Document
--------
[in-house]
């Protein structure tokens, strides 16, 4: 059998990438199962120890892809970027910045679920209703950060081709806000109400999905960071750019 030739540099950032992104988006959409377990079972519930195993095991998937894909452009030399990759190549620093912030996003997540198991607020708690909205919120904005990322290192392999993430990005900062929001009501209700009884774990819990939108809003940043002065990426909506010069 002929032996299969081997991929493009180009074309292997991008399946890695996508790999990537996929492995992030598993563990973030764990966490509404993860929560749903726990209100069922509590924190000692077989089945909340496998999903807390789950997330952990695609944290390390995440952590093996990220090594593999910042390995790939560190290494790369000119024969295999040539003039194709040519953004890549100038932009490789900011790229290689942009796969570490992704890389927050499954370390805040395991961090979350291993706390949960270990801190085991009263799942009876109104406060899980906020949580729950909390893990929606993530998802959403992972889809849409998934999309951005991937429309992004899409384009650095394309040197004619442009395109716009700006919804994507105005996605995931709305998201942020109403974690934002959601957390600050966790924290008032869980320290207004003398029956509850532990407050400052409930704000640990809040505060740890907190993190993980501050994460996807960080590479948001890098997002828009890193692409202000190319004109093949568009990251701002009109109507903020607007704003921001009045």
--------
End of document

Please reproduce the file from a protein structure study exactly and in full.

[in-house]
């Protein structure tokens, strides 16, 4: 059998990438199962120890892809970027910045679920209703950060081709806000109400999905960071750019 030739540099950032992104988006959409377990079972519930195993095991998937894909452009030399990759190549620093912030996003997540198991607020708690909205919120904005990322290192392999993430990005900062929001009501209700009884774990819990939108809003940043002065990426909506010069 002929032996299969081997991929493009180009074309292997991008399946890695996508790999990537996929492995992030598993563990973030764990966490509404993860929560749903726990209100069922509590924190000692077989089945909340496998999903807390789950997330952990695609944290390390995440952590093996990220090594593999910042390995790939560190290494790369000119024969295999040539003039194709040519953004890549100038932009490789900011790229290689942009796969570490992704890389927050499954370390805040395991961090979350291993706390949960270990801190085991009263799942009876109104406060899980906020949580729950909390893990929606993530998802959403992972889809849409998934999309951005991937429309992004899409384009650095394309040197004619442009395109716009700006919804994507105005996605995931709305998201942020109403974690934002959601957390600050966790924290008032869980320290207004003398029956509850532990407050400052409930704000640990809040505060740890907190993190993980501050994460996807960080590479948001890098997002828009890193692409202000190319004109093949568009990251701002009109109507903020607007704003921001009045």